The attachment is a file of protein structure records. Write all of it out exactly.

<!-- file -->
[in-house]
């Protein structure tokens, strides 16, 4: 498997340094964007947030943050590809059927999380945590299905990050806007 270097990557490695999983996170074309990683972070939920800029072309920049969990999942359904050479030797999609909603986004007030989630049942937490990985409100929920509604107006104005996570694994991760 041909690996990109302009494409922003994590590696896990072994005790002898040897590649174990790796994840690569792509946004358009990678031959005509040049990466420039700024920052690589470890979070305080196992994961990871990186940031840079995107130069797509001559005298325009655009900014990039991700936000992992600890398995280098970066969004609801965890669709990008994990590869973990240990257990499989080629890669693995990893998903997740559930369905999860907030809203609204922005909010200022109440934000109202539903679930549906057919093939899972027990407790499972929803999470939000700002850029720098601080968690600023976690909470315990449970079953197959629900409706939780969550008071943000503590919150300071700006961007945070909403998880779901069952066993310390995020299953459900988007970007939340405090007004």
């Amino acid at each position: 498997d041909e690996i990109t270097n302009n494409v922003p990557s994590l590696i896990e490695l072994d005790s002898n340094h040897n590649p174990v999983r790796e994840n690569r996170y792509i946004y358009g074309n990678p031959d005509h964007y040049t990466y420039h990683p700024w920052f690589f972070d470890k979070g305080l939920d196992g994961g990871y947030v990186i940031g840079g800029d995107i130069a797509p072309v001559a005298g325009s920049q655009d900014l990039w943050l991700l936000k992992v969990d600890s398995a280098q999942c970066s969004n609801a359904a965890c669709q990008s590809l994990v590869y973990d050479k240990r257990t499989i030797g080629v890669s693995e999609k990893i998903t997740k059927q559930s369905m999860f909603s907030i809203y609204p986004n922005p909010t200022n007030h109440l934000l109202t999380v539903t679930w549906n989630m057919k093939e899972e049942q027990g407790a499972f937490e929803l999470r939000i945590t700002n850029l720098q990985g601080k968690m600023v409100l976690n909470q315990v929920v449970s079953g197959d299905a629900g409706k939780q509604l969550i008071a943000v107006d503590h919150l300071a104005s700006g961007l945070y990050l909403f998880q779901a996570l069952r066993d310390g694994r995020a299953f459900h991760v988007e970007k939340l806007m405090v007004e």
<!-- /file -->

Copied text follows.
[in-house]
């Protein structure tokens, strides 16, 4: 498997340094964007947030943050590809059927999380945590299905990050806007 270097990557490695999983996170074309990683972070939920800029072309920049969990999942359904050479030797999609909603986004007030989630049942937490990985409100929920509604107006104005996570694994991760 041909690996990109302009494409922003994590590696896990072994005790002898040897590649174990790796994840690569792509946004358009990678031959005509040049990466420039700024920052690589470890979070305080196992994961990871990186940031840079995107130069797509001559005298325009655009900014990039991700936000992992600890398995280098970066969004609801965890669709990008994990590869973990240990257990499989080629890669693995990893998903997740559930369905999860907030809203609204922005909010200022109440934000109202539903679930549906057919093939899972027990407790499972929803999470939000700002850029720098601080968690600023976690909470315990449970079953197959629900409706939780969550008071943000503590919150300071700006961007945070909403998880779901069952066993310390995020299953459900988007970007939340405090007004």
């Amino acid at each position: 498997d041909e690996i990109t270097n302009n494409v922003p990557s994590l590696i896990e490695l072994d005790s002898n340094h040897n590649p174990v999983r790796e994840n690569r996170y792509i946004y358009g074309n990678p031959d005509h964007y040049t990466y420039h990683p700024w920052f690589f972070d470890k979070g305080l939920d196992g994961g990871y947030v990186i940031g840079g800029d995107i130069a797509p072309v001559a005298g325009s920049q655009d900014l990039w943050l991700l936000k992992v969990d600890s398995a280098q999942c970066s969004n609801a359904a965890c669709q990008s590809l994990v590869y973990d050479k240990r257990t499989i030797g080629v890669s693995e999609k990893i998903t997740k059927q559930s369905m999860f909603s907030i809203y609204p986004n922005p909010t200022n007030h109440l934000l109202t999380v539903t679930w549906n989630m057919k093939e899972e049942q027990g407790a499972f937490e929803l999470r939000i945590t700002n850029l720098q990985g601080k968690m600023v409100l976690n909470q315990v929920v449970s079953g197959d299905a629900g409706k939780q509604l969550i008071a943000v107006d503590h919150l300071a104005s700006g961007l945070y990050l909403f998880q779901a996570l069952r066993d310390g694994r995020a299953f459900h991760v988007e970007k939340l806007m405090v007004e």